Ancient writing systems in the Mediterranean

A critical guide to electronic resources


edited by: Amalia Catagnoti

  • Introduction
  • Ancient Writing Systems

Eblaite is the Semitic language attested in cuneiform texts dating ca. 2350 BC found in Syria at Tell Mardikh. Probably, during the third millennium, this language was spoken not only in Ebla itself, but also in the urban centers of upper northern Syria, roughly the area around Aleppo, that saw the emergence of the kingdom of Yamkhad in the early second millennium.
Eblaite is placed in the oldest known Semitic language level, which can be defined as Archaic Semitic, a level to which Akkadian from Mesopotamia also belongs.
Eblaite must also be distinguished from Amorite (though an archaic phase of this language can probably be traced in some personal names documented in the texts of the Palace G). The relationship between Eblaite and Akkadian is of complex definition. The two languages are certainly very close, sharing fundamental morphological traits such as the verbal system with three aspects even though there are other traits that are not shared.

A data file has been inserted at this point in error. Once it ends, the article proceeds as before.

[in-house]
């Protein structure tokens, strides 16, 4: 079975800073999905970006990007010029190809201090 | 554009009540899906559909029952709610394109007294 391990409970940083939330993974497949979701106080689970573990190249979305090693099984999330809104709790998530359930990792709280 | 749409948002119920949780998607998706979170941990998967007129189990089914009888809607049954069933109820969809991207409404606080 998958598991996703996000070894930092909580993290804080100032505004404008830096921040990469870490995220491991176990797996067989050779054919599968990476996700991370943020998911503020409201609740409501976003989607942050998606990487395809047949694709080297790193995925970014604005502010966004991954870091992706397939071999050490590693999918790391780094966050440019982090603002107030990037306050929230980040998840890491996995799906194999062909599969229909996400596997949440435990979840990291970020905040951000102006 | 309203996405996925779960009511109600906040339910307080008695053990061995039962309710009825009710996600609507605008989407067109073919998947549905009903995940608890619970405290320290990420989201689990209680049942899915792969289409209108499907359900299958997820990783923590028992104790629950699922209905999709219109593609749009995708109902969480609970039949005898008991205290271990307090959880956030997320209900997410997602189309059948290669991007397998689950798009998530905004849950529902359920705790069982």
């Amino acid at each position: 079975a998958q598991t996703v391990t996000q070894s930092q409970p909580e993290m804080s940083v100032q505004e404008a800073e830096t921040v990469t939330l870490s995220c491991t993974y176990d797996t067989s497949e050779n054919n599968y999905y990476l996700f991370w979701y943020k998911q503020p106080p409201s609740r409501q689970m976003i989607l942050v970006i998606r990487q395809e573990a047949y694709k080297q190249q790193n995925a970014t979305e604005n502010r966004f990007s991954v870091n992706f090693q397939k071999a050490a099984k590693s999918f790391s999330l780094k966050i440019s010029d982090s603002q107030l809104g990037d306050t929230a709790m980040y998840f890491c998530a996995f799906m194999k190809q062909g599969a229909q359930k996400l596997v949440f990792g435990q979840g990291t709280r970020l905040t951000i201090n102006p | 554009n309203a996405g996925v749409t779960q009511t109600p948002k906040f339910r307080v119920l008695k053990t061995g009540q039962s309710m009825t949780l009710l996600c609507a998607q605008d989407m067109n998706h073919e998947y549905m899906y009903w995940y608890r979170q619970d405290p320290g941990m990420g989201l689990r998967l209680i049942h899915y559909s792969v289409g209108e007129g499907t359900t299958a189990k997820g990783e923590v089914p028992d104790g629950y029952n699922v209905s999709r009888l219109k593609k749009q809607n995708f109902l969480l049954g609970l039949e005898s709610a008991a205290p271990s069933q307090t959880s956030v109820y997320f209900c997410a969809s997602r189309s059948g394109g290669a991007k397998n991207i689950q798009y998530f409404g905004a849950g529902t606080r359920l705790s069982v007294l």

Given both the quality of differentiation between Eblaite and Akkadian and both the quality of the eblaito - Akkadian isoglosses (some of which are also known in Ugaritic and ancient South Arabian languages), Eblaite and Akkadian may reflect two similar stages of Archaic Semitic. The two languages, which were spoken respectively in Syria and Mesopotamia, are in contrast with those that present the innovations which came from a more central area, observable in Amorite in the third millennium.

Ancient Writing Systems

  1. Eblaite